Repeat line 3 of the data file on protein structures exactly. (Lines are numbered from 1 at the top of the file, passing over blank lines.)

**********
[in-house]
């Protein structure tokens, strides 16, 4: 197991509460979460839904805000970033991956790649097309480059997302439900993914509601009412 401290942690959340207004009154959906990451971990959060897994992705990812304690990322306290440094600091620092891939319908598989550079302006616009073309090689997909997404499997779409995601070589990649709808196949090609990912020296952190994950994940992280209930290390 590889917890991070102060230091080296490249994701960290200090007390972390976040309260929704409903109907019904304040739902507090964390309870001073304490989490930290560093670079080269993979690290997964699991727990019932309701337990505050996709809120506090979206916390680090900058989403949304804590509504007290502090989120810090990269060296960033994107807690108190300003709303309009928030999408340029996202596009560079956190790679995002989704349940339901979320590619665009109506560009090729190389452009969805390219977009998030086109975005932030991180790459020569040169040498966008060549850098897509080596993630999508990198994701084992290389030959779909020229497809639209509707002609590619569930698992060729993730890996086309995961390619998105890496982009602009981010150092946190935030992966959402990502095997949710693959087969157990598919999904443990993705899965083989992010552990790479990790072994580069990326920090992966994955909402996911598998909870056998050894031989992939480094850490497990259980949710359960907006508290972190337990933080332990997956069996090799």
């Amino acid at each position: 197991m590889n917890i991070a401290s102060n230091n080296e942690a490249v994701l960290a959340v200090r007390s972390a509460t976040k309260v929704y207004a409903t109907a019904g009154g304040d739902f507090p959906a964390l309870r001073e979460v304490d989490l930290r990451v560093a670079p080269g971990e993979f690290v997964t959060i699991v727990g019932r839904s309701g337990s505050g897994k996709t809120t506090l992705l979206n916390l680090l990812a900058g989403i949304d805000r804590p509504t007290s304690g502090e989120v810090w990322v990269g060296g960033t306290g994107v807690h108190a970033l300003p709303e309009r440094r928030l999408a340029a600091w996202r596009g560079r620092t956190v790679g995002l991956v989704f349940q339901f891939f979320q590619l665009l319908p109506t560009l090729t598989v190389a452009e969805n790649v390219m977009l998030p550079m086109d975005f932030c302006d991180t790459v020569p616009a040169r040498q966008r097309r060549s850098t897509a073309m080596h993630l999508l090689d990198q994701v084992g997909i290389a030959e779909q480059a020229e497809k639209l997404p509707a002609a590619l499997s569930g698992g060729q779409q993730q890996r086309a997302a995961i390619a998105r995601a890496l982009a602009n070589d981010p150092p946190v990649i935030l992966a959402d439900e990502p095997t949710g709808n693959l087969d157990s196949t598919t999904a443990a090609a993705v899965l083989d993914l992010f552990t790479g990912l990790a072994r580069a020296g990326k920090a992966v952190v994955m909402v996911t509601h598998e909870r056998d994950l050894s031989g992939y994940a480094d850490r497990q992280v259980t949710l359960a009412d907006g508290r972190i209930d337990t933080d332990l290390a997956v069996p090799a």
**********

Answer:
């Amino acid at each position: 197991m590889n917890i991070a401290s102060n230091n080296e942690a490249v994701l960290a959340v200090r007390s972390a509460t976040k309260v929704y207004a409903t109907a019904g009154g304040d739902f507090p959906a964390l309870r001073e979460v304490d989490l930290r990451v560093a670079p080269g971990e993979f690290v997964t959060i699991v727990g019932r839904s309701g337990s505050g897994k996709t809120t506090l992705l979206n916390l680090l990812a900058g989403i949304d805000r804590p509504t007290s304690g502090e989120v810090w990322v990269g060296g960033t306290g994107v807690h108190a970033l300003p709303e309009r440094r928030l999408a340029a600091w996202r596009g560079r620092t956190v790679g995002l991956v989704f349940q339901f891939f979320q590619l665009l319908p109506t560009l090729t598989v190389a452009e969805n790649v390219m977009l998030p550079m086109d975005f932030c302006d991180t790459v020569p616009a040169r040498q966008r097309r060549s850098t897509a073309m080596h993630l999508l090689d990198q994701v084992g997909i290389a030959e779909q480059a020229e497809k639209l997404p509707a002609a590619l499997s569930g698992g060729q779409q993730q890996r086309a997302a995961i390619a998105r995601a890496l982009a602009n070589d981010p150092p946190v990649i935030l992966a959402d439900e990502p095997t949710g709808n693959l087969d157990s196949t598919t999904a443990a090609a993705v899965l083989d993914l992010f552990t790479g990912l990790a072994r580069a020296g990326k920090a992966v952190v994955m909402v996911t509601h598998e909870r056998d994950l050894s031989g992939y994940a480094d850490r497990q992280v259980t949710l359960a009412d907006g508290r972190i209930d337990t933080d332990l290390a997956v069996p090799a």